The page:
At the microscopic level, the basidiospores are shot off basidia and fall between the gills in the dead air space. As a result, for most mushrooms, if the cap is cut off and placed gill-side-down overnight, a powdery impression reflecting the shape of the gills is formed; the color of the powdery print, called a spore print, is used to help classify mushrooms and can help to identify them. Spore print colors include white, black, purple-brown, pink and creamy, but never blue, green, or red. While modern identification of mushrooms is becoming molecular, the standard methods for identification are still used by most and have developed into a fine art harking back to medieval times and the Victorian era, combined with microscopic examination; the presence of juices upon breaking, bruising reactions, tastes, shades of color, habitat and season are all considered by both amateur and professional mycologists. Tasting and smelling mushrooms carries its own hazards because of poisons and allergens.
Chemical tests are used for some genera. In general, identification to genus can be accomplished in the field using a local mushroom guide. Identification to species, requires more effort. However, over-mature specimens cease producing spores. Many novices have mistaken humid water marks on paper for white spore prints, or discolored paper from oozing liquids on lamella edges for colored spored prints. Typical mushrooms are the fruit bodies of members of the order Agaricales, whose type genus is Agaricus and type species is the field mushroom, Agaricus campestris. However, in modern molecularly defined classifications, not all members of the order Agaricales produce mushroom fruit bodies, many other gilled fungi, collectively called mushrooms, occur in other orders of the class Agaricomycetes. For example, chanterelles are in the Cantharellales, false chanterelles such as Gomphus are in the Gomphales, milk-cap mushrooms and russulas, as well as Lentinellus, are in the Russulales, while the tough, leathery genera Lentinus and Panus are among the Polyporales, but Neolentinus is in the Gloeophyllales, the little pin-mushroom genus, along with similar genera, are in the Hymenochaetales.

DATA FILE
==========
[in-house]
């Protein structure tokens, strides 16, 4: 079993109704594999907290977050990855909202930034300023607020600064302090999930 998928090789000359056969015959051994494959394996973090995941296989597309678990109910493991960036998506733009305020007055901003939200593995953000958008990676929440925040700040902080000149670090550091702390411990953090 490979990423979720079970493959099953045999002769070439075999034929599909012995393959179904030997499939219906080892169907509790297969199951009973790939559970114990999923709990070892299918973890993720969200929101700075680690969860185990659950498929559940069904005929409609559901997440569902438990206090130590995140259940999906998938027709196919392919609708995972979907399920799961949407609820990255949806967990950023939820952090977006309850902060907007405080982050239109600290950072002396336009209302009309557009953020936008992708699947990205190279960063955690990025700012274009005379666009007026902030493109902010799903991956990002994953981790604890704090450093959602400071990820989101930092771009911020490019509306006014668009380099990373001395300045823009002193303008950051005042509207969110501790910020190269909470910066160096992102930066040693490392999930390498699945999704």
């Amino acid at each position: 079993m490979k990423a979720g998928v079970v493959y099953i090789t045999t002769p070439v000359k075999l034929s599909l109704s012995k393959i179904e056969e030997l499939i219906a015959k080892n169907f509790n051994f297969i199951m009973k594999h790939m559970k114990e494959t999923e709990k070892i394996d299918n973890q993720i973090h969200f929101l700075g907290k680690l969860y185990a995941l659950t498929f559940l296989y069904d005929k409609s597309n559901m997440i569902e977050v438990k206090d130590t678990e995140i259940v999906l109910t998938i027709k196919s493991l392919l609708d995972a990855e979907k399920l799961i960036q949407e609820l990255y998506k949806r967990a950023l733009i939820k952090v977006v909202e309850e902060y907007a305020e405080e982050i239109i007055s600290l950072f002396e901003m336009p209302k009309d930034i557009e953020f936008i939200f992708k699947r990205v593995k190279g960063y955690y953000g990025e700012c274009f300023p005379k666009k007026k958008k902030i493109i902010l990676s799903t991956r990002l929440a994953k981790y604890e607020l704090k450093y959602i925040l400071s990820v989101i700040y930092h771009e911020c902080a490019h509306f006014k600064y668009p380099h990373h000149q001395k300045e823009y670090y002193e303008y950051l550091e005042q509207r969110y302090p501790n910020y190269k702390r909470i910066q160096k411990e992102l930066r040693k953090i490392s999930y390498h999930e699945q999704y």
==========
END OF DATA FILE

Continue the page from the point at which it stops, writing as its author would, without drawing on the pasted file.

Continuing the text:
Within the main body of mushrooms, in the Agaricales, are common fungi like the common fairy-ring mushroom, enoki, oyster mushrooms, fly agarics and other Amanitas, magic mushrooms like species of Psilocybe, paddy straw mushrooms, shaggy manes, etc. An atypical mushroom is the lobster mushroom, a deformed, cooked-lobster-colored parasitized fruitbody of a Russula or Lactarius and deformed by the mycoparasitic Ascomycete Hypomyces lactifluorum. Other mushrooms are not gilled, so the term "mushroom" is loosely used, giving a full account of their classifications is difficult; some have pores underneath, others have spines, such as the hedgehog mushroom and other tooth fungi, so on. "Mushroom" has been used for polypores, jelly fungi, coral fungi, bracket fungi and cup fungi. Thus, the term is more one of common application to macroscopic fungal fruiting bodies than one having precise taxonomic meaning. 14,000 species of mushrooms are described. The terms "mushroom" and "toadstool" go back centuries and were never defined, nor was there consensus on application.
Between 1400 and 1600 AD, the terms mushrom, muscheron, mussheron, or musserouns were used. The term "mushroom" and its variations may have been derived from the French word mousseron in reference to moss. Delineation between edible and poisonous fungi is not clear-cut, so a "mushroom" may be edible, poisonous, or unpalatable. Cultural or social phobias of mushrooms and fungi may be related; the term "fungophobia" was coined by William Delisle Hay of England, who noted a national superstition or fear of "toadstools". The word "toadstool" has apparent analogies in German Krötenschwamm. In German folklore and old fair